11. Masood Khawaja – Halal Food Authority: Did the report consider the export of animals from the EU to the Middle East in poor conditions? FAWC reply: It was to be hoped that the new EU transport legislation would deliver improvements but FAWC would monitor its implementation.

12. Rita Bloomberg – Vegetarian Economy and Green Agricultural Research (VEGA): FAWC’s recommendation that water be provided when animals are not engaged in an activity of the market was to be welcomed. Markets did not currently give access to water unless animals were thirsty and this was a subjective assessment. Could legislation require access to water? FAWC reply: This was FAWC’s recommendation to Government and the EU transport legislation already went some way toward requiring it.

13. Marjorie Pooley – Winchester Animal Concern: Animals should have shade in hot weather. FAWC reply: Believe this is already a requirement of the current legislation.

14. John Thorley – National Sheep Association: Costs to the industry will rise if FAWC’s recommendations are implemented. Has FAWC considered the economic impact on the industry? Producers are reducing in number, increasing the animal to stockman ratio and placing animal welfare at risk. FAWC reply: FAWC’s primary role is to advise Ministers on animal welfare. Government will consider the recommendations put to it and consult widely, likely with an impact appraisal. Council recognised that it needed to be aware of the economics of agriculture when researching each report and this in itself might form a future subject of study.

15. Chris Dodds – Livestock Auctioneers Association: Expressed disappointment that recommendations were made in the report on topics that were not supported by scientific evidence. The Report would be submitted to Defra, which had no understanding of the market industry. A third of businesses in the sector had been lost since 1996, with BSE and Foot and Mouth Disease having huge impacts. Despite this, throughput of animals at markets was increasing indicating the farmers choice to market animals in this way. There were some good recommendations in FAWC’s Report but there were some that could negatively impact on a fragile industry. FAWC reply: Recognise that there was very little science relating specifically to markets but FAWC had addressed what existed. Defra was now commissioning more. Science, part funded by the LAA, indicated that animals in a market would drink given access to water. FAWC’s considerations were based on science but also on the experience and knowledge of members and those consulted and visits to the systems being studied.

Report on the Welfare Implications of Farm Assurance Schemes.

16. John Don said that this was another report with a lengthy period of study behind it. It addressed a complicated and ever changing subject. FAWC had been very careful in its thinking, being aware of the fragility of the livestock industry and of the assurance sector. Assurance meant the provision of dependable information about a product relating to particular characteristics. Animal welfare was the characteristic addressed by the Report published today. Consumers were increasingly concerned about the provenance of the food they purchased for characteristics over and above price and availability. The length of the food chain required that information about these characteristics be provided by a mechanism such as assurance.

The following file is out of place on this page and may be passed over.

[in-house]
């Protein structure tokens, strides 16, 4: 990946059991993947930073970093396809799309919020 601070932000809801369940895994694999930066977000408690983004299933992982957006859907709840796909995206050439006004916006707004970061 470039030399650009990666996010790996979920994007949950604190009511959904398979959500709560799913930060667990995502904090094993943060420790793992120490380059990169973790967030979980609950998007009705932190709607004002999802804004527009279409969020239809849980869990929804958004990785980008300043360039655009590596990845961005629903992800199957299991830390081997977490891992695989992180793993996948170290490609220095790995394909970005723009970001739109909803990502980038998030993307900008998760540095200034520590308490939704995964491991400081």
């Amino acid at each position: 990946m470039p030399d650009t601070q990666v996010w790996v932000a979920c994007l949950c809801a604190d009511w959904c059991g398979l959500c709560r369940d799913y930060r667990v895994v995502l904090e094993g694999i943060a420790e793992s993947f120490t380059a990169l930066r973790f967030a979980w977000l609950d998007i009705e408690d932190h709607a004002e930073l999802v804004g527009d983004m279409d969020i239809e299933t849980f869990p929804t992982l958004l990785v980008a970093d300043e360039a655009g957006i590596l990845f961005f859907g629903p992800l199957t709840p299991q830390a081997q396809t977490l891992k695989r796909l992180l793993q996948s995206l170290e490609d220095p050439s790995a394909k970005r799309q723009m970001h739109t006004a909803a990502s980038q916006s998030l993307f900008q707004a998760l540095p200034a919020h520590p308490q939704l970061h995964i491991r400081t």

17. The report reviewed the accreditation and certification process with a strong recommendation that opportunities within CAP and WTO be taken.

18. Assessment and audit of the welfare component of farm assurance schemes was addressed, with an appendix providing information about scientific methods of assessment. Scheme owners should be encouraged to look at animal based parameters and outcomes as well as inputs to the system required to maintain good welfare conditions. Key to the effectiveness of schemes were knowledgeable and experienced assessors and this would be more important still when measuring outcomes for the animals. The presence of unnecessary pain or unnecessary distress at an inspection should lead to a major non-compliance with consequent immediate action or sanctions applied.

19. On supply side assurance the reactions of producers, that schemes were accepted and appreciated, were encouraging. Assurance needed to meet customers’ requirements and demonstrate the quality of their products.

20. The report stressed the importance of stockmanship and management to the welfare of animals and pressed the case for producers to engage positively in health and welfare planning, with veterinary support. Low value animals should also benefit from assurance.

21. Organic farming standards were objectively compared with farm assurance schemes in terms of their ability to deliver animal welfare outcomes. The organic sector had been active in assessing its standards and promoting these since the interim farm assurance report was published in 2001. FAWC recognised the welfare advantage of applying some organic standards but still had some concerns about disease and parasite challenge. New entrants to this sector would need particular monitoring and help.

22. Consideration of the demand side of assurance indicated that the retailers and food service sector had a major role to play. Welfare assurance was aimed primarily at the consumer but these organisations had powerful positions of influence in the food chain with which should go responsibility to lead, influence and inform. Government had a responsibility to welfare assurance in its public procurement policy. Consumer organisations could also take a more active role in stating what it was that consumers required from food retailers, processors and the restaurant sector. Ultimately, the responsibility fell on all in the food chain, from farmer to consumer, to ensure that full chain farm assurance delivered welfare benefits.